03:26 PM CDT on Saturday, August 2, 2008
AUSTIN, Texas — The Texas Parks and Wildlife Commission rejected a $105,000 donation from the federal government in a nixed deal that would have surrendered 2 1/2 acres of state-owned land for the border fence.
The rejection effectively adds the commission to the list of border fence opponents, and federal officials say they will now go to court to take the South Texas land.
"Construction of a border fence has impacts to fish and wildlife resources that could not adequately be compensated for by the offer of compensation," said Ted Hollingsworth, an official with the land conservation program at the state Parks and Wildlife Department.
The rebuffed deal was reported Saturday by the Austin American-Statesman.
Federal officials sought land in the Las Palomas Wildlife Management Area in Cameron County.
The real estate division of the U.S. Army Corps of Engineers proposed a land-for-cash swap in May. In exchange, the federal government offered to donate money to a McAllen nonprofit land trust, which could buy other land to mitigate the taking of the Las Palomas land.
The Parks and Wildlife Commission voted 6-0 against the offer in a meeting last month.
The proposed wall route would cut through the 139-acre Anacua Unit South of Las Palomas, leaving 48 acres on the Mexico side of the fence. The Anacua land, farming fields at one point, is now primarily reforested white-winged dove breeding habitat and is open for hunting.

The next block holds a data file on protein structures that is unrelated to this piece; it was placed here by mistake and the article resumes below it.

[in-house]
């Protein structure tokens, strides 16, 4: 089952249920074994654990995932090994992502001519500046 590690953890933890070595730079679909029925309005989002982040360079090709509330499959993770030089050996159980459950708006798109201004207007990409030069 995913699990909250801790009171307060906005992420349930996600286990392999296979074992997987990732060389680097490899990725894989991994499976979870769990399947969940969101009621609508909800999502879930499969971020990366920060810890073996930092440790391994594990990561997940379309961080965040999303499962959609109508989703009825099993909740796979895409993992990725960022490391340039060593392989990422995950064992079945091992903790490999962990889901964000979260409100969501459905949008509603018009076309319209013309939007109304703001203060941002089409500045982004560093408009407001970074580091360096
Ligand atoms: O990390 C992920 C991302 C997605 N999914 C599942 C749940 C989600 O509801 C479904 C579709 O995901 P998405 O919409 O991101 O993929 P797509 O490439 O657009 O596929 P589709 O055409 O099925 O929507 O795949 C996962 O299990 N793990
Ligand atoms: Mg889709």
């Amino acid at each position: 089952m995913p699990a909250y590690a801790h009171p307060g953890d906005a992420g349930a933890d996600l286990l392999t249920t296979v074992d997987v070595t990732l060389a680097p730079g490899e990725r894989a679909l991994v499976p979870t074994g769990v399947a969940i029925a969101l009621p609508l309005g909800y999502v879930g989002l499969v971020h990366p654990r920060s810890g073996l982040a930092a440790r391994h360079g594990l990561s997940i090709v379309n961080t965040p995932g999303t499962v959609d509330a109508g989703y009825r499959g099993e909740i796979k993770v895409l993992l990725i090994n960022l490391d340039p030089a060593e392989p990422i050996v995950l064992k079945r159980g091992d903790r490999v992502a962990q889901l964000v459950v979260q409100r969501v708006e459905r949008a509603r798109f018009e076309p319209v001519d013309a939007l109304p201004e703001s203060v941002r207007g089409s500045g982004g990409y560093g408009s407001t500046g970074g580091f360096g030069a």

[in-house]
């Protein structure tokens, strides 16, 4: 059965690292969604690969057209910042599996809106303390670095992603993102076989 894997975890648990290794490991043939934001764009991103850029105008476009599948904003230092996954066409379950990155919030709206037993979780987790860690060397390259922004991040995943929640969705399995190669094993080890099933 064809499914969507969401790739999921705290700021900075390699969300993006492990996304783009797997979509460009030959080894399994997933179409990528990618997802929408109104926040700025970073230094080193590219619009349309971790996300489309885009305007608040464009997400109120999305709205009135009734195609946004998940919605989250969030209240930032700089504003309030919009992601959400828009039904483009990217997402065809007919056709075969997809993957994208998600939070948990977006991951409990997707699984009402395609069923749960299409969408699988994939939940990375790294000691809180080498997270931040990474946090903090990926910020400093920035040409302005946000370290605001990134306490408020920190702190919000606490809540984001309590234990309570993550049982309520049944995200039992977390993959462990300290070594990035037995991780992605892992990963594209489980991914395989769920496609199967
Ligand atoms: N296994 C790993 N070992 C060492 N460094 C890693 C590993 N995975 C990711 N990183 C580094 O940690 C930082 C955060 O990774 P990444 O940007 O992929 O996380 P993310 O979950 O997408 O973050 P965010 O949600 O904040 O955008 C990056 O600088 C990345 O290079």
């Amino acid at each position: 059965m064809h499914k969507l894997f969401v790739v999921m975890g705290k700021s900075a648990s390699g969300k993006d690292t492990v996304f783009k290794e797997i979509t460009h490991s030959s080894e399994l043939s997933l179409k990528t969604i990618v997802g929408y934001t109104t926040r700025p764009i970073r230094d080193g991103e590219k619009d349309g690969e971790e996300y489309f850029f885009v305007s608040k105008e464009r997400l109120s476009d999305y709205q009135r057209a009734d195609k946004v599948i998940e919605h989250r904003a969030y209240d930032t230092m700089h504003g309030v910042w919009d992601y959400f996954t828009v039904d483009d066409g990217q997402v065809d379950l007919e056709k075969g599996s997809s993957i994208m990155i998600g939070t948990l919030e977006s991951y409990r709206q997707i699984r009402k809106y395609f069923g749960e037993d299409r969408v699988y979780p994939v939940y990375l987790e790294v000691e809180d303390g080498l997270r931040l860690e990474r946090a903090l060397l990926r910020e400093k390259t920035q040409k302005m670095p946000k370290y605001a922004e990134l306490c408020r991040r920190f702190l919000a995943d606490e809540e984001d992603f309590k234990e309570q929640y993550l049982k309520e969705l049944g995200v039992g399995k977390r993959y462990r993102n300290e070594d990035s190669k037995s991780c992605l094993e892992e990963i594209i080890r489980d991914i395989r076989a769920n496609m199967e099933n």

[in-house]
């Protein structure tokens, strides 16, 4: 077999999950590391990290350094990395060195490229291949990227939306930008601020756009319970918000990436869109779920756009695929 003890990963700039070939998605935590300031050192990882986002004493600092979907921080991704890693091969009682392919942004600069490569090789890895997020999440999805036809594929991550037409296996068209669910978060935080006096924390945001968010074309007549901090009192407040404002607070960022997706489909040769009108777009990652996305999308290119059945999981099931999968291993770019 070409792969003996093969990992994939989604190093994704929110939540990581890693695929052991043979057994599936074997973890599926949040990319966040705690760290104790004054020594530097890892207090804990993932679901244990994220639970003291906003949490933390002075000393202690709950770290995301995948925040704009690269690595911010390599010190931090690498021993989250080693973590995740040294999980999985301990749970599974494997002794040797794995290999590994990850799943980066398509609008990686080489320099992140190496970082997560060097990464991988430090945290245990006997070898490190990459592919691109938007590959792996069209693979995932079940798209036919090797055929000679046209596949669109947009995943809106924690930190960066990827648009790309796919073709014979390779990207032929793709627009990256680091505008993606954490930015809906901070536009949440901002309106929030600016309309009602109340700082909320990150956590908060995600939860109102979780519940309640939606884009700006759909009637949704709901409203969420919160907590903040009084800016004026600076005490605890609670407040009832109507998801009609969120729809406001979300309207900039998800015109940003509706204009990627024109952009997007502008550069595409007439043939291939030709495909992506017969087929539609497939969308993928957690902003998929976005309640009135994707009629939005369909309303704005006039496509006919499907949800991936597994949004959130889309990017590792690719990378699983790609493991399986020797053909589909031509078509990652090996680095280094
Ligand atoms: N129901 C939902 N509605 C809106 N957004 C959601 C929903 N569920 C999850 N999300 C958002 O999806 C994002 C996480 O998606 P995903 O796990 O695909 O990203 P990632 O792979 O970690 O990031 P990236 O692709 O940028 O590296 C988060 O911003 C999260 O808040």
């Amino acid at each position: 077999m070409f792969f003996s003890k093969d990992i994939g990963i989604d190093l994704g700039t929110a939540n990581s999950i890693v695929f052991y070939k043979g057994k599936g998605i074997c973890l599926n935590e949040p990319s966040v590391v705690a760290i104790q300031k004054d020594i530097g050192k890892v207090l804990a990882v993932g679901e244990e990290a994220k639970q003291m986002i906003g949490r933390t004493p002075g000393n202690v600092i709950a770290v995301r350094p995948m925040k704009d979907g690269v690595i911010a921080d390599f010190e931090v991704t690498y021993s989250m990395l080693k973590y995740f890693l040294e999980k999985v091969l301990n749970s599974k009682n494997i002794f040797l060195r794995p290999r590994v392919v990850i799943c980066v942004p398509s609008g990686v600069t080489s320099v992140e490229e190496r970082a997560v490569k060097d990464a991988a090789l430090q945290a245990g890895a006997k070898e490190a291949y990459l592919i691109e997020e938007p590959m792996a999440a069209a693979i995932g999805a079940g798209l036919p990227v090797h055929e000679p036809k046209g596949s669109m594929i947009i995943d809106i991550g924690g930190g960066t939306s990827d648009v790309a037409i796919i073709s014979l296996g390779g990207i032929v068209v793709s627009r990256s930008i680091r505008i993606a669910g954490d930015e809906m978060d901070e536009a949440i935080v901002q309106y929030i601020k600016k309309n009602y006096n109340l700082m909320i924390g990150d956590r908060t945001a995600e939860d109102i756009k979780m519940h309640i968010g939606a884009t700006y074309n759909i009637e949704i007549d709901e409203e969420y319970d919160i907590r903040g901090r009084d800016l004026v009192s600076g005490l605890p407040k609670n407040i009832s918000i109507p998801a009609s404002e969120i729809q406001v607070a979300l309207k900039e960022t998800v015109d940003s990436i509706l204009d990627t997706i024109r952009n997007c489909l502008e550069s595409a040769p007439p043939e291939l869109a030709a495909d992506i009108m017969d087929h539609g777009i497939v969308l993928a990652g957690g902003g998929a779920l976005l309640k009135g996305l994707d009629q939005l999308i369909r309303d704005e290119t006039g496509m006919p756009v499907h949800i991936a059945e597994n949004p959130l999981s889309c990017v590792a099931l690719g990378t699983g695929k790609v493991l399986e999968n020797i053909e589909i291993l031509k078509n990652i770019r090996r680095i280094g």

The Corps of Engineers will take the Anacua case to federal court next, said Randy Roberts, a real estate officer with the agency.
"We have to go ahead and move forward through these projects," he said.
Earlier this week, the University of Texas at Brownsville and the U.S. Department of Homeland Security came to an agreement in which the government won't condemn any university land.
In exchange, the school will improve an existing fence that is in disrepair, invest in additional cameras and allow the Border Patrol to install its cameras and sensors on the fence.
It is a far cry from the 15- to 18-foot steel fence originally proposed that could have disrupted the university's access to its golf course, threatened plans for expansion and harmed the school's binational reputation and mission.
U.S. District Judge Andrew Hanen accepted the deal in principle and ordered both sides to submit it in writing by Tuesday. Hanen set March trial dates for 16 other border fence cases.